In early September, the Trump administration finally announced what various officials had been suggesting over the past months: that US troops will stay “indefinitely” in Syria. US President Donald Trump signed off on this reversal in policy after previously declaring that he wanted to pull US soldiers out of the country.
Just two weeks earlier, during a visit to Israel, Trump’s national security adviser John Bolton demanded that Iran withdraws its forces from Syria. Tehran responded by sending Iranian Defence Minister Amir Hatami to Damascus where he signed a military cooperation agreement which effectively ensured Iran’s continued defence role in Syria and which made it clear that it did not intend on leaving anytime soon.
Facing mounting pressure by the US and Israel, Iran is not only refusing to withdraw, but in fact, intends to consolidate its position in the Middle East. In Syria, Iran’s ultimate goal is to push back against the US, curb its influence and make its military presence there costlier. To do so, it is focusing its efforts on northern Syria, where it is trying to establish new realities on the ground with the help of Russia and Turkey.
It seeks to do so by encircling the area east of the Euphrates River currently under the control of US-backed Syrian Democratic Forces (SDF) and portray the US forces there as a destabilising factor which is frustrating efforts at a peaceful resolution of the Syrian conflict. Iran wants to frame the situation as a US “occupation” which is preventing the area east of the Euphrates from joining the rest of the “liberated” Syrian territories. Tehran hopes that promoting such a narrative would bring the international community to perceive the US as an occupier in Syria and increase pressure on Washington to withdraw.
But there is one major challenge Iran faces in fulfilling its plan: Idlib province, the last stronghold of the Syrian armed opposition. That is why Iran is working with the Syrian government to gain control of the province, either through diplomatic or military means, which would leave the SDF-held territories as the last “barrier” to peace.
It was this strategy that Iran was pursuing at the September 7 summit with Russia and Turkey in Tehran. The Iranian government was hoping for a consensus to be reached with Russia and Turkey to move against the armed opposition and force it to accept a reconciliation deal, similar to the ones concluded in the Damascus suburb of Eastern Ghouta and in the southern provinces of Deraa and Quneitra.
Once that was accomplished, the next target would be the SDF-controlled area, where the interests of Russia, Turkey and Iran could conveniently align.
Ankara sees the SDF, a majority Kurdish force, as a branch of the Kurdistan Workers’ Party (PKK), which it considers a terrorist organisation and Turkish President Recep Tayyip Erdogan has repeatedly reiterated that securing the Turkey-Syria border against “terrorists” is one of his highest priorities.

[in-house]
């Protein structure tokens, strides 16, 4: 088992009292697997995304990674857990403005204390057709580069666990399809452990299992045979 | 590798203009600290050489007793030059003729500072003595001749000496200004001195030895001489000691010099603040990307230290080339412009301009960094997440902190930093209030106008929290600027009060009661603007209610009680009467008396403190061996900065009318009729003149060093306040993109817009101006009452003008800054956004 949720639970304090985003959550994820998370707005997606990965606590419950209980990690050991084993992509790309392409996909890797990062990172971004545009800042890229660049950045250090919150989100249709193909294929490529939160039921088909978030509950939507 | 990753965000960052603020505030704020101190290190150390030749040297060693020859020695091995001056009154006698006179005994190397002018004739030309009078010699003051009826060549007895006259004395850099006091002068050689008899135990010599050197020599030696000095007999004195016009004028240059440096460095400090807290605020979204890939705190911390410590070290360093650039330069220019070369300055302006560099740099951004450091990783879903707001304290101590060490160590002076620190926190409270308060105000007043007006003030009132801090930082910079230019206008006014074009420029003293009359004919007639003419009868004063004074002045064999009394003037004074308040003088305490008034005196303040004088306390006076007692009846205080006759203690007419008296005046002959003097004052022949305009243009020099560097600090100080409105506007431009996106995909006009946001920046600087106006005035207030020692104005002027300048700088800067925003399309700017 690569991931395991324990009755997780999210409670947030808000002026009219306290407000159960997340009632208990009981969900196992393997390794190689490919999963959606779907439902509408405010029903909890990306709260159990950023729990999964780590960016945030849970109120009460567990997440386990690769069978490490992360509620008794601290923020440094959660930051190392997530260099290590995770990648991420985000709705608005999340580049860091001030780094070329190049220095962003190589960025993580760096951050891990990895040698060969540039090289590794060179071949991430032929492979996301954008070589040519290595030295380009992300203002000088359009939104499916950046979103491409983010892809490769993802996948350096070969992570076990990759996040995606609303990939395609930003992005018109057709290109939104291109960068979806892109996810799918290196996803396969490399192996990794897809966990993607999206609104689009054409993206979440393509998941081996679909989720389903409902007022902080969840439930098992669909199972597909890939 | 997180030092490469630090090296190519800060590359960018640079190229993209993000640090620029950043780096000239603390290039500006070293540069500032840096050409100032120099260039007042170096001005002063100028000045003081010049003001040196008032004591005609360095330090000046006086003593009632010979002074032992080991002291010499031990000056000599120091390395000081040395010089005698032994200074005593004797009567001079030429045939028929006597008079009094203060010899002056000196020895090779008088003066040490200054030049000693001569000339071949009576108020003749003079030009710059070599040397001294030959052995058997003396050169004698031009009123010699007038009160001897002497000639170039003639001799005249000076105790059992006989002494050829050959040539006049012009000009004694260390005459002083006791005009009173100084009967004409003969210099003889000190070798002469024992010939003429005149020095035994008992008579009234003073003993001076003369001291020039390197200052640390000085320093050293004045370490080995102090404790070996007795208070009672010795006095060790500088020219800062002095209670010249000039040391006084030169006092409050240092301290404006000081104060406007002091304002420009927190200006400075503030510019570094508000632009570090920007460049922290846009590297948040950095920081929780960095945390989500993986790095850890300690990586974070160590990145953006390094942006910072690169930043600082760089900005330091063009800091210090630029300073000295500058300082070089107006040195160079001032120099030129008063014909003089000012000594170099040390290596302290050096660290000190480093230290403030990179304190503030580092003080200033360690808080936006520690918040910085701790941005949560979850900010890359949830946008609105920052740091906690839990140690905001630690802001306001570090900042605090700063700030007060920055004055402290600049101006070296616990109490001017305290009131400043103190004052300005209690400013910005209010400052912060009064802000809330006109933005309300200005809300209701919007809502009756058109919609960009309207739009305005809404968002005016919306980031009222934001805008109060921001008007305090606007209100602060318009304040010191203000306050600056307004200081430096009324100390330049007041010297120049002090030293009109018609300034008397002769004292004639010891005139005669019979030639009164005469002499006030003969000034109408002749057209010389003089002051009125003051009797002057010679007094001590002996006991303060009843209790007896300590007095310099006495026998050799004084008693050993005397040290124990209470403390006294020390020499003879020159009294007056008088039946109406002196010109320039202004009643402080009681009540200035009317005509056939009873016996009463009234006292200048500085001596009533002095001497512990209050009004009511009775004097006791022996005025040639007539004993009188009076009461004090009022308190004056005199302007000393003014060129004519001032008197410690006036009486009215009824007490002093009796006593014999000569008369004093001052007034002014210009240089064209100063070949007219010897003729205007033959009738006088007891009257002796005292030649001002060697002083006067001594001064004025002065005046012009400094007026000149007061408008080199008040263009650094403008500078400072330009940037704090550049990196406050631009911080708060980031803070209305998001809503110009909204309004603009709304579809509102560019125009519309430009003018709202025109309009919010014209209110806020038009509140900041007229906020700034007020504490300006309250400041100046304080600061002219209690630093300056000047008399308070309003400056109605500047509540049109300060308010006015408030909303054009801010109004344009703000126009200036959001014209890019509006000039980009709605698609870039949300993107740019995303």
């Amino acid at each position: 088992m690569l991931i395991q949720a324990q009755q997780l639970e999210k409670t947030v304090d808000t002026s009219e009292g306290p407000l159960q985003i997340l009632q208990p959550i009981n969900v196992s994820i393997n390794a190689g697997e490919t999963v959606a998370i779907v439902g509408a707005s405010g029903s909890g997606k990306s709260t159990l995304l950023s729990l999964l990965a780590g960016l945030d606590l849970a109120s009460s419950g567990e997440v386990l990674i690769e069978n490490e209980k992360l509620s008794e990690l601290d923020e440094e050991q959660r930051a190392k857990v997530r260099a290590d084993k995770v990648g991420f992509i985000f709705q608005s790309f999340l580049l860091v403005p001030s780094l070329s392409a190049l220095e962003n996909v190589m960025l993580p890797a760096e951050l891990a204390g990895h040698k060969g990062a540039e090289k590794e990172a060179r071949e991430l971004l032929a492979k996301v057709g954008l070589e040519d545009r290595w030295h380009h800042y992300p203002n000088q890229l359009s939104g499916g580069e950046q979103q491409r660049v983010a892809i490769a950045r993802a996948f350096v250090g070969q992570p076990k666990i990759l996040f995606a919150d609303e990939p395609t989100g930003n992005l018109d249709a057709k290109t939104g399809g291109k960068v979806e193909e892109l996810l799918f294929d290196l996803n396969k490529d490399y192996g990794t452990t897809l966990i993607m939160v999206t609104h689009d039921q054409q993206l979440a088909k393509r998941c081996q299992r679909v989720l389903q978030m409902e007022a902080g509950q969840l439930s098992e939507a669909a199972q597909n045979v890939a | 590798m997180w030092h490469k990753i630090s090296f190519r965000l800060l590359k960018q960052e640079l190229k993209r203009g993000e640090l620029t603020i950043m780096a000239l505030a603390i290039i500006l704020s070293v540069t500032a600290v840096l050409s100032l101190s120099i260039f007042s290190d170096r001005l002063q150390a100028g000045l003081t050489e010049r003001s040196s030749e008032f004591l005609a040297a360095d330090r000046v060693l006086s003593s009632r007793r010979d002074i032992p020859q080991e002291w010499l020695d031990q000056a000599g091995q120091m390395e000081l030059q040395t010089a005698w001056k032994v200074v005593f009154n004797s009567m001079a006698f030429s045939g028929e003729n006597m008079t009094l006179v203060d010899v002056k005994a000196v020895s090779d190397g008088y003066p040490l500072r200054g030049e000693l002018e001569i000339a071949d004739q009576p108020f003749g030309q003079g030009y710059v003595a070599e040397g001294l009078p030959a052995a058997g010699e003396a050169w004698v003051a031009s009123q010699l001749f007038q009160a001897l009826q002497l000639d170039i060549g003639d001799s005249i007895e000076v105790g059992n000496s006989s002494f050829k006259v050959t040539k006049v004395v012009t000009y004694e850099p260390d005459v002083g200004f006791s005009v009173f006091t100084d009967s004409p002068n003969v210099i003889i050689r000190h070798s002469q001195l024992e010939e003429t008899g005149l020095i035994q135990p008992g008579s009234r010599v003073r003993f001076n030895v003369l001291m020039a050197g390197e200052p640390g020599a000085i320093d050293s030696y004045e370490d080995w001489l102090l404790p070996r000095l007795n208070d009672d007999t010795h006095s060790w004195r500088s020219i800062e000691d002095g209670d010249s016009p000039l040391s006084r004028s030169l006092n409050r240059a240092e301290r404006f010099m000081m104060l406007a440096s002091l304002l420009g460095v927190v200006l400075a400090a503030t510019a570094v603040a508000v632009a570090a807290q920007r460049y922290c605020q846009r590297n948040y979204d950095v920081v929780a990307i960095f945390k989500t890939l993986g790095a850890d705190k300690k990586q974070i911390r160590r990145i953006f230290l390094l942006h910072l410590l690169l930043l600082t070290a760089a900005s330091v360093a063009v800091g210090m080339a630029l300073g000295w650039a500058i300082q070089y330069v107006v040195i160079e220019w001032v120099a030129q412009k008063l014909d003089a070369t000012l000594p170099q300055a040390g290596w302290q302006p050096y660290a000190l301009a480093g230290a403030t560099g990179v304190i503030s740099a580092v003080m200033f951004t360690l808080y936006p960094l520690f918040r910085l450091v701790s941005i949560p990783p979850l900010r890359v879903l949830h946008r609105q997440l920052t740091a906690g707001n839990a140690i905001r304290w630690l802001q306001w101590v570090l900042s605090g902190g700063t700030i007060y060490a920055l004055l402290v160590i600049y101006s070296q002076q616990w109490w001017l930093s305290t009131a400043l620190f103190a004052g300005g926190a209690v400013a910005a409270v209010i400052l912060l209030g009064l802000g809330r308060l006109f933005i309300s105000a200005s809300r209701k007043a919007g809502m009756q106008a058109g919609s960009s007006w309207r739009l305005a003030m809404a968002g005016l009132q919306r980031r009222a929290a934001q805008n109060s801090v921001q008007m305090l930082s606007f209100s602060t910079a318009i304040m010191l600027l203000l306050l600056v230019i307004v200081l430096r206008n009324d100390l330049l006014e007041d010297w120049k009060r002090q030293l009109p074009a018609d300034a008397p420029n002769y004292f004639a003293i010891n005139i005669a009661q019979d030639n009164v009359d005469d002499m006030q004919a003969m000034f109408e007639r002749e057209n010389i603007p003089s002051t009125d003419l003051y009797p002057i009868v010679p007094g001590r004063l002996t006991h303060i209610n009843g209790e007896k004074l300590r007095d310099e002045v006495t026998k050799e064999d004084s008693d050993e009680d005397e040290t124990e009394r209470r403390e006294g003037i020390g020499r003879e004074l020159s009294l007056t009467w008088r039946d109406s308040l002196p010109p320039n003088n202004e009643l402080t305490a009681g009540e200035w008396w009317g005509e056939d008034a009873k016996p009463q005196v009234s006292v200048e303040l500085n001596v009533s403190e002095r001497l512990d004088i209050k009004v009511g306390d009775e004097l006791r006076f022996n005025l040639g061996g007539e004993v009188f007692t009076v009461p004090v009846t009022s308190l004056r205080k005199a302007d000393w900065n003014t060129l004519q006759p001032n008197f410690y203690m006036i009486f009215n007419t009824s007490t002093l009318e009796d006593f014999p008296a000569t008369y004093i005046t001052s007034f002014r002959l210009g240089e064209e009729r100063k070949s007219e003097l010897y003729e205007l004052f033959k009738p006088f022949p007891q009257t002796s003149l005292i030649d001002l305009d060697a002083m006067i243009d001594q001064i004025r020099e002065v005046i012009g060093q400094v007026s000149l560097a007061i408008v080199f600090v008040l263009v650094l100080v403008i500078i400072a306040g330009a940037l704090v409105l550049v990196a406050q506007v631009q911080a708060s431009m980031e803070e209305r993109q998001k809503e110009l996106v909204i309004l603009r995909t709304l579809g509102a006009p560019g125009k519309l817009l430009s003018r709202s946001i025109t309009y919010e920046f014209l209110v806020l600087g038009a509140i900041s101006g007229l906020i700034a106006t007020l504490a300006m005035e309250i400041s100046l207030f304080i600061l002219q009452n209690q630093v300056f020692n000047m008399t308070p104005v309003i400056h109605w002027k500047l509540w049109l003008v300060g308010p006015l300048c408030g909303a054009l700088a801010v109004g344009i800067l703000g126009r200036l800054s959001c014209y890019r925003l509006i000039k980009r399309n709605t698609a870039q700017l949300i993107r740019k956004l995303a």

Although the three countries failed to agree on a plan for Idlib at the Tehran summit, the Turkish president’s comments that Turkey is “extremely annoyed” by the United States continuing to support terrorist organisations were welcomed by Tehran. For his part, Iranian President Hassan Rouhani said that the final step to resolve the Syrian crisis would be “in eastern Euphrates [where] it is mainly America’s illegal interventions that are causing the problems … one of our demands are for American forces to get out of Syria immediately.”
Ten days later, Russia and Turkey reached an agreement in Sochi to establish a demilitarised zone in Idlib and work on eliminating “terrorist” groups in the area. Although at a first glance the deal runs against the Iranian interest, Tehran expressed support for it. It most probably sees it as a temporary settlement to help resolve persisting differences with Turkey over a permanent solution for Idlib.
The Sochi agreement and the announced demilitarised zone will delay the offensive on Idlib only temporarily. Iran will likely pick up its effort to reach a solution, either diplomatically or militarily, in the coming weeks and months.
Although there are a number of major disagreements between Iran, Russia and Turkey, what is important in the end is that they are all opposing the current US policies in Syria. All three countries have suffered from US sanctions and all have serious trust issues with the Trump administration. Emphasising this common ground, Iran’s Supreme Leader Ayatollah Ali Khamenei told Russian President Vladimir Putin earlier in September that “the US is containable” and that Iran and Russia should continue close cooperation towards this goal.
Despite recent reports about tensions in Iranian-Russian relations, Iran is not concerned about Russia’s posture towards its presence in Syria as they share common geopolitical concerns about the US. Likewise, Moscow has greatly benefited from its partnership with Iran, increasing its strategic depth and credibility in the Middle East.
Apart from the diplomatic effort in the international arena and through the Astana process, Tehran also has a number of options on the ground to increase pressure on the US in northeast Syria. Together with its allies, it can exploit differences among Kurdish groups in Syria to bog down the US troops in a complex security situation similar to the one in post-2003 Iraq; they can incite anti-US sentiments among the Arab population in those territories; and they can push radical elements out of Idlib into SDF-held areas, where US forces will have to face them.
Whichever strategy Iran chooses to pursue, the US will likely feel the pressure on the ground soon enough. That could end up being an effective deterrent against US plans of opening additional fronts against Iran in the Middle East.
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